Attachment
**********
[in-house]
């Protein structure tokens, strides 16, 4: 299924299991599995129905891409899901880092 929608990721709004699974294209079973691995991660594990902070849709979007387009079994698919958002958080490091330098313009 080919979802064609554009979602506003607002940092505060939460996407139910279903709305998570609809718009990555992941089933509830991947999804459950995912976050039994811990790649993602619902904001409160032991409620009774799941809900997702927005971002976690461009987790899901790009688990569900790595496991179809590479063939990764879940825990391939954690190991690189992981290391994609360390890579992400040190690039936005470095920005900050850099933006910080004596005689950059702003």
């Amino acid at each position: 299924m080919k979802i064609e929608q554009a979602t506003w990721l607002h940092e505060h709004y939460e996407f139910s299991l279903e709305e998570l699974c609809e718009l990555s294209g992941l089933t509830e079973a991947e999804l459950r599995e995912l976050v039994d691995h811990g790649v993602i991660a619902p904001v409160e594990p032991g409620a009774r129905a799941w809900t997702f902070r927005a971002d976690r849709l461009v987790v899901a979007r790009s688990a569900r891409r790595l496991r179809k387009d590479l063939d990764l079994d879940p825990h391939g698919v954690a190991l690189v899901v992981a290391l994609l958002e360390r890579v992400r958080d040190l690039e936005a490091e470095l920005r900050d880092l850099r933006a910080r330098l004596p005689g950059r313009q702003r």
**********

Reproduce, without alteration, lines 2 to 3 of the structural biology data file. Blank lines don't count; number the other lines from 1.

């Protein structure tokens, strides 16, 4: 299924299991599995129905891409899901880092 929608990721709004699974294209079973691995991660594990902070849709979007387009079994698919958002958080490091330098313009 080919979802064609554009979602506003607002940092505060939460996407139910279903709305998570609809718009990555992941089933509830991947999804459950995912976050039994811990790649993602619902904001409160032991409620009774799941809900997702927005971002976690461009987790899901790009688990569900790595496991179809590479063939990764879940825990391939954690190991690189992981290391994609360390890579992400040190690039936005470095920005900050850099933006910080004596005689950059702003």
């Amino acid at each position: 299924m080919k979802i064609e929608q554009a979602t506003w990721l607002h940092e505060h709004y939460e996407f139910s299991l279903e709305e998570l699974c609809e718009l990555s294209g992941l089933t509830e079973a991947e999804l459950r599995e995912l976050v039994d691995h811990g790649v993602i991660a619902p904001v409160e594990p032991g409620a009774r129905a799941w809900t997702f902070r927005a971002d976690r849709l461009v987790v899901a979007r790009s688990a569900r891409r790595l496991r179809k387009d590479l063939d990764l079994d879940p825990h391939g698919v954690a190991l690189v899901v992981a290391l994609l958002e360390r890579v992400r958080d040190l690039e936005a490091e470095l920005r900050d880092l850099r933006a910080r330098l004596p005689g950059r313009q702003r």